▲ The village of Davos in the Swiss Alps. Photo courtesy World Economic Forum
On Jan. 22 at the 44th World Economic Forum Annual Meeting in Davos, Switzerland, President Park Geun-hye emphasized how Korean unification would be a “bonanza” not only for Korea but for all Northeast Asia. President Park made the remarks during a Q&A session following her opening address at the plenary session hosted by Claus Schwab, the forum’s founder and executive chairman.
The Davos Forum, as it is otherwise known, is held in a ski resort in the canton of Graubünden in southeastern Switzerland. It is a remote Alpine village with a population a little over 10,000. Thomas Mann, a Nobel laureate in literature, set his masterpiece Der Zauberberg (The Magic Mountain) there. The village was once famous for its tuberculosis sanitarium and the novel depicts the protagnist’s intense intellectual journey over seven years battling to recover from the illness.
Last January, about 2,500 of the global elite from more than 100 countries, including over 40 world leaders, gathered at Davos in spite of the inconvenient weather, transportation, and lodgings—all caused by an altitude of 1,500 meters. This tells of the global strength of the forum.
The plenary session is the forum’s flower and essence. That President Park spoke at the session, propagating Korea’s creative economy - in connection with the forum’s theme of “The Reshaping of the World” - perhaps shows Korea’s rising international status.
International forums attended by world leaders and dignitaries, such as the Davos Forum and the Boao Forum for Asia, modeled after Davos and based in Hainan, China, play an increasingly important role in international politics. Traditional multilateral diplomacy, facilitated by international organizations such as the UN, struggles to reach practical solutions and thus such civil international forums are increasingly filling the gap.
▲ President Park Geun-hye speaking at the Davos Forum in 2014. Photo courtesy Cheong Wa Dae
The Davos Forum is a unique, not-for-profit, independent foundation, but at the same time it promotes world peace and the public interest just like other international organizations. The motto of the Davos Forum is “committed to improving the state of the world” and it has earned its reputation by its strategic use of “soft power” to build peace and hold open-minded discussions tackling global problems.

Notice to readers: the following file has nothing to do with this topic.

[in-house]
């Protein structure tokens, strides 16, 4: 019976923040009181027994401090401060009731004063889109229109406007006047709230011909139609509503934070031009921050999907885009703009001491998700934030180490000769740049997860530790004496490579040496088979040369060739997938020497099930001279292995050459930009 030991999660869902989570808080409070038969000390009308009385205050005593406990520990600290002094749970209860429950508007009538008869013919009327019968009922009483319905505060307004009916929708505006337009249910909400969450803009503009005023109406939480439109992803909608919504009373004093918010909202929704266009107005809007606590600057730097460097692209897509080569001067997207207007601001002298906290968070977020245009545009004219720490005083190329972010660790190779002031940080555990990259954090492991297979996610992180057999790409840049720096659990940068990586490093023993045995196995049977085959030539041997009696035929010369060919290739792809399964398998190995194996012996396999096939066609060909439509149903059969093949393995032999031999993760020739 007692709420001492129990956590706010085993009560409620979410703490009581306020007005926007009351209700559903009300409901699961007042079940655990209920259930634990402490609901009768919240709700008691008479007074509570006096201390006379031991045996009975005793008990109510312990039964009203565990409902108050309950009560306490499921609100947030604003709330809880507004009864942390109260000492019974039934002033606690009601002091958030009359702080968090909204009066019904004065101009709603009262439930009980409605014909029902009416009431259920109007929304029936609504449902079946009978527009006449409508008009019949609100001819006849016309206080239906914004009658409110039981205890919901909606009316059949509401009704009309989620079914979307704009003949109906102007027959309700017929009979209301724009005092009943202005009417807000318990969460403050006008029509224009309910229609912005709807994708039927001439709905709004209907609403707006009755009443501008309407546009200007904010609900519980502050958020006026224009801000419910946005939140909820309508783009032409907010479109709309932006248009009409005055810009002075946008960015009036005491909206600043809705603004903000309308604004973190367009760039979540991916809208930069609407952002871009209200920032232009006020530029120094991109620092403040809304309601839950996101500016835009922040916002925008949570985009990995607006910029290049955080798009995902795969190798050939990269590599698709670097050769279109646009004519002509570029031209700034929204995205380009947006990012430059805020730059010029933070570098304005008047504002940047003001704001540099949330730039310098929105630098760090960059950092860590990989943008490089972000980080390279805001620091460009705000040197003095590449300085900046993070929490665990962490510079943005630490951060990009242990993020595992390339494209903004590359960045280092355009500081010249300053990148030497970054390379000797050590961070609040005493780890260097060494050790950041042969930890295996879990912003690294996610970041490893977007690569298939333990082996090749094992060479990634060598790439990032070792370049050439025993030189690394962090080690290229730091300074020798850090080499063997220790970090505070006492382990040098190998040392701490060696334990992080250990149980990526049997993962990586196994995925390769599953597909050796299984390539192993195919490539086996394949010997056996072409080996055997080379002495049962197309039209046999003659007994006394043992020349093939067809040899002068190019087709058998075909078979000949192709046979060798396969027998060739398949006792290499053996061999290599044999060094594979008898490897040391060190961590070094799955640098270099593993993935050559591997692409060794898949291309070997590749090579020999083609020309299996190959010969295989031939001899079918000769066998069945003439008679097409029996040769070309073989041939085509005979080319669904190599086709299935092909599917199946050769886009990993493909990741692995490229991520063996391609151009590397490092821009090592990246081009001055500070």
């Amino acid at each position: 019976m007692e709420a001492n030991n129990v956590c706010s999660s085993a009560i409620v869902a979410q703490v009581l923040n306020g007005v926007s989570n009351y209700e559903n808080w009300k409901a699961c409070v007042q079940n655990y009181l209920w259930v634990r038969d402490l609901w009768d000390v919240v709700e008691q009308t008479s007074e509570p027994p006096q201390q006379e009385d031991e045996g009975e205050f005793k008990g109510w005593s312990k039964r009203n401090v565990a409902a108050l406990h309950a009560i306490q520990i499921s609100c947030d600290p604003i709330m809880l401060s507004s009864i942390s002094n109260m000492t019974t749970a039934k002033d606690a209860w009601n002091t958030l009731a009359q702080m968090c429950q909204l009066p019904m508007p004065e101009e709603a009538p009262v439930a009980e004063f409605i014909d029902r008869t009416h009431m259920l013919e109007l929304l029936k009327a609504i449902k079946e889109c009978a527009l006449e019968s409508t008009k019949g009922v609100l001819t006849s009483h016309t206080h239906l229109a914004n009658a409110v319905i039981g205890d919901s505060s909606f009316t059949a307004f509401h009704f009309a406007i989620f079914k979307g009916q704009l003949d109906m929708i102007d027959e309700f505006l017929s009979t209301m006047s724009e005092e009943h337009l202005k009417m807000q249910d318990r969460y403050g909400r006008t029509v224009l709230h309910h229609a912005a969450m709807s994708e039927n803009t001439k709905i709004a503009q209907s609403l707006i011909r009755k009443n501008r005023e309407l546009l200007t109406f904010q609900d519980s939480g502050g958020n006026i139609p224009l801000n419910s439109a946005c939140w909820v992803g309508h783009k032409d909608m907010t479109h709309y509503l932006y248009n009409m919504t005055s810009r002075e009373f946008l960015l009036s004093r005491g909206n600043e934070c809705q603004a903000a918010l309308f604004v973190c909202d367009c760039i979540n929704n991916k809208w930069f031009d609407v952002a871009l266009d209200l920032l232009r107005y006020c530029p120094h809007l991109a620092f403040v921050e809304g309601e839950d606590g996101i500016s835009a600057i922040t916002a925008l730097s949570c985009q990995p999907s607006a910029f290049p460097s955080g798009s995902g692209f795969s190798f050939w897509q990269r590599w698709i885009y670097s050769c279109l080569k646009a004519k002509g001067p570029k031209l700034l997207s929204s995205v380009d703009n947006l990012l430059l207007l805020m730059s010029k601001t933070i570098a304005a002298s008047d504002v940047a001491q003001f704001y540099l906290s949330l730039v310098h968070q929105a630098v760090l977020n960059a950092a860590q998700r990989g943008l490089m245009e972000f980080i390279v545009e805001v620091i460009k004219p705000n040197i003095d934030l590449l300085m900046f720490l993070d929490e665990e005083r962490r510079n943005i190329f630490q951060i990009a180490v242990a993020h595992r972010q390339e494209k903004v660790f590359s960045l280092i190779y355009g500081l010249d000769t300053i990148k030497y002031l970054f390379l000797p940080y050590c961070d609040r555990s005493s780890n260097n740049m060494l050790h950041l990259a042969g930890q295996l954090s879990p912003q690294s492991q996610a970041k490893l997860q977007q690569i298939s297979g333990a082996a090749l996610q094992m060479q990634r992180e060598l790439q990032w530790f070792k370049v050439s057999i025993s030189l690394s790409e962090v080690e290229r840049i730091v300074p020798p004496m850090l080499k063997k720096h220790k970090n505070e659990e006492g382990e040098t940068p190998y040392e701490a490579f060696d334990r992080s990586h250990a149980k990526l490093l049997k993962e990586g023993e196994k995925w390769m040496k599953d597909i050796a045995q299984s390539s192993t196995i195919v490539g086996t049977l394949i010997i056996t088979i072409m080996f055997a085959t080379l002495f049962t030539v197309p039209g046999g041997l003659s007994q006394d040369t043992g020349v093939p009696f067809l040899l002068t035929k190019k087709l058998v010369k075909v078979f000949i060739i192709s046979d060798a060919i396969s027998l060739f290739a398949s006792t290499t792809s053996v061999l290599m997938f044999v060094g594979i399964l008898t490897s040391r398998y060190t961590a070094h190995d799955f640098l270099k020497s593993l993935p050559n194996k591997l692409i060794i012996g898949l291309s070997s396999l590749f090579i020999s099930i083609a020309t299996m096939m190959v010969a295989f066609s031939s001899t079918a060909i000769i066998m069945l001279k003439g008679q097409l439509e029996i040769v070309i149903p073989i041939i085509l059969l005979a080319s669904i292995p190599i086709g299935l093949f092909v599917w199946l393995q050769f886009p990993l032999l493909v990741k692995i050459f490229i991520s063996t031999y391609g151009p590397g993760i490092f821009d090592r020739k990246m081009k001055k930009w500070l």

For instance, in 1988, when Greece and Turkey rushed to war across the Aegean Sea, the forum invited the Greek and Turkish prime ministers, Andreas Papandreou and Turgut Ozal, respectively, leading the way to the “Davos Declaration” and reconciliation between the two countries. Also noteworthy are the first ministerial talks between the two Koreas in 1989 and the Davos meeting of South African president Frederik de Klerk and black leader Nelson Mandela to end apartheid in 1992.
Nowadays, in Korea, there exists the “Jeju Forum for Peace and Prosperity,” known as the Jeju Forum, a comprehensive international event reflective of Davos or Boao. Since the South-North Korean summit in June of 2000, icy relations between the two began to thaw. In this light, in 2001 the Jeju Forum was founded as a platform of discussion to achieve peace on the Korean peninsula and build a peaceful community in Northeast Asia.
Initially, the Jeju Forum operated biennially under the name “Jeju Peace Forum” and focused on peace. 10 years later, in 2011, it was renamed “Jeju Forum for Peace and Prosperity” and became an annual event. With this momentum, the Jeju Forum expanded its agenda range from peace and security to business, the environment, culture, and women. It also expanded geographically from Northeast Asia to East Asia.
▲ Some of the international dignitaries speaking at last year's Jeju Forum. Photo courtesy Jeju Forum
Whereas about 300 people from nine countries participated in the first Jeju Peace Forum of nine sessions in 2001, the 8th Jeju Forum in 2013 held 54 sessions under the theme "New Waves in Asia" and welcomed about 3,600 people from 49 countries including political leaders, current and former ministers, academics, business people, diplomats, and journalists. This shows the great strides the forum has made.
The Jeju Peace Institute organizes the Jeju Forum every May. The Ministry of Foreign Affairs and Jeju Special Self-Governing Province established the Jeju Peace Institute as a research and international exchange hub in March 2006, aiming to promote peace and cooperation in East Asia and to realize the “Island of World Peace”. The 9th Jeju Forum, which consists of 64 sessions, is going to be held on May 28-30 of this year, under the theme “Designing New Asia.”
Despite its great strides forward, the Jeju Forum still requires active governmental support and strategic diplomatic moves based on soft power, such as routinizing the South Korean president’s attendance. It also needs a master plan for greater growth and development into a world-class forum such as the Davos Forum.
If this can be done, both in name and reality, then the Jeju Forum can play a crucial role in representing Korea as a “middle power.”
ⓒ Jeju Weekly 2009 (http://www.jejuweekly.com)
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